Sued over a sidewalk
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Hey there, time traveller!
This article was published 02/06/2012 (3947 days ago), so information in it may no longer be current.
In October 1911, a small item was published in the regular list of council business.
“It was resolved: That the request of the Canadian Northern Railway Co. for sidewalk on Ninth street, in front of the hotel and station be granted, the same to be paid for by the railway in cash.”
Although aldermen for the rapidly growing Brandon were continually dealing with requests from residents and businesses for street upgrades, what makes this particular item noteworthy is its backstory.
A couple of years earlier, while the city was busily courting the CNR, trying to entice the company to build a new depot and then a big, first-class hotel in Brandon, both the city and the railway were distracted by a pesky lawsuit.
On a November evening in 1907, a Mrs. Annie Ardies had been walking past the old CNR depot on Ninth Street, when she stepped into a hole in the wooden sidewalk, injuring her ankle.
Although she tried to ignore the pain and continue to work, she later said that her doctor ordered her to bed rest, and prescribed her medication.
She wrote a letter to the city, asking $50 in compensation for the broken plank. The letter was, evidently, ignored.
So in February 1908, she had her lawyer write a letter — this time asking for $500, and threatening to increase the amount if the city forced her to sue.
The city referred it to committee, which said the sidewalk was probably the railway’s responsibility. They passed the buck to the city’s solicitor.
In May, having heard nothing, Ardies launched her suit, by now demanding $5,000 — an astonishing amount, given that he city was regularly issuing permits to build houses for less than $1,000.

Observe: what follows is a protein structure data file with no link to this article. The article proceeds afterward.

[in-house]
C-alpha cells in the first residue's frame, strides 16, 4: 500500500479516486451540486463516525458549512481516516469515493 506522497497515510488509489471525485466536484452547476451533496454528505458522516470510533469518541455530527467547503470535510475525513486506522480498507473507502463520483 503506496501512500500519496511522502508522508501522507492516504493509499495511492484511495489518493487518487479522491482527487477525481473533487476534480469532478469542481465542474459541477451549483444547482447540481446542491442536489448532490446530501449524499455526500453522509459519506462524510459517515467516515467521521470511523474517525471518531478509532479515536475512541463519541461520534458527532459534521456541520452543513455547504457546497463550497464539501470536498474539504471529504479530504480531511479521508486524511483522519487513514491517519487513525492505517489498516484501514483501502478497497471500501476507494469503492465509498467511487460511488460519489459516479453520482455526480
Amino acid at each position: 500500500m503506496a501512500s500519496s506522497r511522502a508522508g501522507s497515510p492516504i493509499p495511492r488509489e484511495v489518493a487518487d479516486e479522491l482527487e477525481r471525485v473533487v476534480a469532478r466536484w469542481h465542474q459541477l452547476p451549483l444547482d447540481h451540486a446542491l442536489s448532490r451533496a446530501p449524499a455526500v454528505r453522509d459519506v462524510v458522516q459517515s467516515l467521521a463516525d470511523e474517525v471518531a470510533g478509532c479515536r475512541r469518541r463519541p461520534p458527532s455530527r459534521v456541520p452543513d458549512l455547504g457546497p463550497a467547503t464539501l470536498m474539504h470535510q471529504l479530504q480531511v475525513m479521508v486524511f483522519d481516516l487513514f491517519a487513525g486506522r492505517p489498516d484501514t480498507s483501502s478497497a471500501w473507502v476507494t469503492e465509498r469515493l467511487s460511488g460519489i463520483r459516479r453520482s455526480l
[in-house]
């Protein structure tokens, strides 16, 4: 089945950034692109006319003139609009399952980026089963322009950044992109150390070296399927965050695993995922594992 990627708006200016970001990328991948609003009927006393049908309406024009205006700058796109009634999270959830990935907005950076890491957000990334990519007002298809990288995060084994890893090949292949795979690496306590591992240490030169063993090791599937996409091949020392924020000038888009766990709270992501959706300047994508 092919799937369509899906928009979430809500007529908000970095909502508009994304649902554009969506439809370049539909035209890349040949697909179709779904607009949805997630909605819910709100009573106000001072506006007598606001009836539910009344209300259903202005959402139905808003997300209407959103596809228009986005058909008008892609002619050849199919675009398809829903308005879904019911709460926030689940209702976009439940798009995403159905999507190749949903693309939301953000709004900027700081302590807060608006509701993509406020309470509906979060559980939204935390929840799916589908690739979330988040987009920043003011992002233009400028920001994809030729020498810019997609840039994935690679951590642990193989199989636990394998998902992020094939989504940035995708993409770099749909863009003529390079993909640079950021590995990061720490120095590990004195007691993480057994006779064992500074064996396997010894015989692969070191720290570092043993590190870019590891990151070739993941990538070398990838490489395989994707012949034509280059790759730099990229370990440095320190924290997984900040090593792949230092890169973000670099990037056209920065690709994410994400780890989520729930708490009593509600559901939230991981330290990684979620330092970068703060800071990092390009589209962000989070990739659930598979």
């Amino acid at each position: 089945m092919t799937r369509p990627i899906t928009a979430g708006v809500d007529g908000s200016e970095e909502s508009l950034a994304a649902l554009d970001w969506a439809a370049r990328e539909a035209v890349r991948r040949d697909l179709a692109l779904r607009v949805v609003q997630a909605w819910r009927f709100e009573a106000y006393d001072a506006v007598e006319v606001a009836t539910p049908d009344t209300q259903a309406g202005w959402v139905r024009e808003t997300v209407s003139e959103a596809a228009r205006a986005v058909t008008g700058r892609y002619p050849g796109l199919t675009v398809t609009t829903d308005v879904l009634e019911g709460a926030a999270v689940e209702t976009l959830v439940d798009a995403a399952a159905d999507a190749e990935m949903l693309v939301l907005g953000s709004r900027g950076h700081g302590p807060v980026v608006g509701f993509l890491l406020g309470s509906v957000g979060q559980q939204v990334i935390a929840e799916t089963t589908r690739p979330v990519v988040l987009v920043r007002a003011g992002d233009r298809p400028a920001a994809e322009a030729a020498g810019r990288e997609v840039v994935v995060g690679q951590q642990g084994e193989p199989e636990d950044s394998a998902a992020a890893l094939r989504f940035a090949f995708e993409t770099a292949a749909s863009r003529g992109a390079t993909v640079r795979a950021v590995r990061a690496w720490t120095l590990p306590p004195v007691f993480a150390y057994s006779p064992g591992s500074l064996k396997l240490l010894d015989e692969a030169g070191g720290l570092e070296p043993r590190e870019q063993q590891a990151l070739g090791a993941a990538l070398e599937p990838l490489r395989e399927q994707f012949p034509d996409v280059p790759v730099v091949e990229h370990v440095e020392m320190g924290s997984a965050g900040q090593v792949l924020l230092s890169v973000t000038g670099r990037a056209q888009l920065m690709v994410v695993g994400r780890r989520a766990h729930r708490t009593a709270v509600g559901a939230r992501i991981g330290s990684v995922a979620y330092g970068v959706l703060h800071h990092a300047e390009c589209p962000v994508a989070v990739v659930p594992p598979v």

The Brandon Daily Sun followed the case with detail. Evidence was presented that the sidewalk was nearly 20 years old — the city clerk said that he had no record of one ever being laid outside the station.
Ardies, when it came her turn to testify, said that “her doctor’s bill had cost her $40, her medicine bill $10, and the inconvenience she had been put to, she would not go through again for less than $3,000.”
The city tried to wriggle out of the case on a technicality, arguing that Ardies had failed to notify them early enough. But in June, the judge ruled in her favour, although not for the full amount.
“I think that $300 will compensate the plaintiff,” wrote Justice Macdonald in a judgement that was published in the Sun.
At their next meeting, a week later, city council decided not to appeal court’s decision. But later that year, after construction of the CNR’s new depot was well under way, they apparently had a change of heart.
Except, city council didn’t want the money back from Mrs. Ardies. Instead, they felt that the railway should pay up. After all, the sidewalk was outside their office. And it had likely been laid by the railway, not the city.
So they drew up and sent a letter to the CNR laywer — who declined to accept responsibility.
The city, in a huff, referred it to their own solicitor.
And that was apparently the last of it to hit the newspaper. Until that brief item, three years later, when the city said they would replace the sidewalk. And the railway would pay.